Although our British Dance Band Collection is predominantly concerned with popular music between the two World Wars, we have some examples of recordings made at the point where Ragtime was about to morph into Jazz. One of the most interesting combinations was a group of American Black musicians based at the fashionable Ciro’s Club. Here they are in 1917
This was not a big seller and a good clean copy has only recently been added to the Heritage Quay British Dance Band Collection. It is Eric Coates’s delightful “By The Tamarisk” played by Jack Hylton’s Orchestra. Hylton’s Orchestra was a major stage attraction by 1926 and exploring material well beyond the normal expectations of a dance band. Coates was enjoying the success of his Three Bears Suite and Selfish Giant at the time Hylton added “By The Tamarisk” to their repertoire
Amongst the 12,000 “pre-vinyl” 78s in our British Dance Band Collection are examples of around 200 different record labels. One particularly rare and sought-after brand can be seen here at the start of this video. It is the very short-lived “Gold” Edison Bell label which was only in existence for about 18 months in 1933-4. The rest of the video features still photographs of the Joe’ Loss band. Joe led one of the best British bands of the 1930s and he was still active as a bandleader until his death in 1990.
Here’s another recent addition to the British Dance Band collection here in the Heritage Quay. It represents exactly what was happening in popular music at the end of the Ragtime era before the arrival of jazz. The band was based at Lyons’ Corner House, Coventry Street, London with an instrumentation based on a lead violin, two banjos, piano and drums. Recorded in March 1918 and issued on the Winner record label that had adopted a rather dull colour during the austerity of WW1. Jazz “proper” arrived exactly 100 years ago by boat with the visit of the Original Dixieland Jazz Band. Next month we will be celebrating this by sharing their first London recording which was in April 1919″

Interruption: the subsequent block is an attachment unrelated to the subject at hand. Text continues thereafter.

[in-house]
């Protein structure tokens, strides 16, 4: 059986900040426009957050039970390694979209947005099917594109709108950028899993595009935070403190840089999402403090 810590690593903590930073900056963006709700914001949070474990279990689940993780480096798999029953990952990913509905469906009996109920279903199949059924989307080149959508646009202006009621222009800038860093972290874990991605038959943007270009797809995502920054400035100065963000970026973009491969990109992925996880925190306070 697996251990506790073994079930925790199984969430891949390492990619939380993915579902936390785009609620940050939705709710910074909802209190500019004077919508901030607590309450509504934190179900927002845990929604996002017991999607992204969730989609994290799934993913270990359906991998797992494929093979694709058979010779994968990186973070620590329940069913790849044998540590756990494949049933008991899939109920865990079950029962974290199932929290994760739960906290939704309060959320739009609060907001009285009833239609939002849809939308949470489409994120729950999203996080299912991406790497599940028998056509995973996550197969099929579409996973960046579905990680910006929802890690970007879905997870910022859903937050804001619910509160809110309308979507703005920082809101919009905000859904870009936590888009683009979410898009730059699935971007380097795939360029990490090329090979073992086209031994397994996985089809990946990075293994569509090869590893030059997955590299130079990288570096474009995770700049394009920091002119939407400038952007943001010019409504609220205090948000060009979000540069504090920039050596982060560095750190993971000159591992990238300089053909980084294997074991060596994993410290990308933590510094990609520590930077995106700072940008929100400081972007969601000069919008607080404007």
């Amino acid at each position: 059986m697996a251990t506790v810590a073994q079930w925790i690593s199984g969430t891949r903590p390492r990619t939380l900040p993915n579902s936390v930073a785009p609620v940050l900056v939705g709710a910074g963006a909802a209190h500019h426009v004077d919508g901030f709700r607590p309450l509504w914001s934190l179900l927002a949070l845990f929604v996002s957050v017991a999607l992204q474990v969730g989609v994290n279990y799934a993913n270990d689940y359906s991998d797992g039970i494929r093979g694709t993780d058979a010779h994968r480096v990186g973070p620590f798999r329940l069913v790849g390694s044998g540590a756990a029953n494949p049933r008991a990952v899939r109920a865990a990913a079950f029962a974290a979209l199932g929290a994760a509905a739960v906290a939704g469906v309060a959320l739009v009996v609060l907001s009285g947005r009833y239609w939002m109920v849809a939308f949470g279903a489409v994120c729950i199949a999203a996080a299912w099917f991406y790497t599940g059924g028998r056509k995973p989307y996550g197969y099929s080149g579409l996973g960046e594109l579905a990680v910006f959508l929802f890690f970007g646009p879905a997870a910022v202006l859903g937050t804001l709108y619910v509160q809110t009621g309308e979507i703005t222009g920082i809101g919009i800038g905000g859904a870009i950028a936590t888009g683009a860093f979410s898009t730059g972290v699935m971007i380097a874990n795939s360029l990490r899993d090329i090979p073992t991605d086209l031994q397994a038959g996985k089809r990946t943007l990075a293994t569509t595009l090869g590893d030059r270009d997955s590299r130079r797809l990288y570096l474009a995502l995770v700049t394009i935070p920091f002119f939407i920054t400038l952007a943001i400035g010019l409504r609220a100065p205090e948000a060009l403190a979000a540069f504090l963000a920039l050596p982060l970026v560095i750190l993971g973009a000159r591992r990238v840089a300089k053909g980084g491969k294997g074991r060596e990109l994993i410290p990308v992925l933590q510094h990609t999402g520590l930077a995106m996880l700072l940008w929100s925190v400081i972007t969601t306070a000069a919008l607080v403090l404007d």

Here’s one of the latest additions to the British Dance Band Collection held here at Heritage Quay. It is an exceptionally rare example of a World Record from the early 1920s. Unlike most of the collection wherethe records revolve at 78 r.p.m, World Records experimented with a system where the record starts slowly and gradually accelerates towards the record label.
The theory was to reduce the deterioration of sound quality towards the centre of disc recordings where each rotation is shorter. For various reasons the “World” project was doomed with the eccentric polymath aviator, publisher, Member of Parliament and entrepreneur-inventor Noel Pemberton Billing (1881–1948) swiftly moving on to other things .
However the system of “constant linear speed” was revisited much later with the introduction of CDs that revolve at a much faster speed when the laser gets close to the centre.The new acquisition will be difficult to transfer to an accessible MP3 as the team are still working out a way of using computer software for editing the sound files which will be recorded at a constant speed and then adjusted accordingly.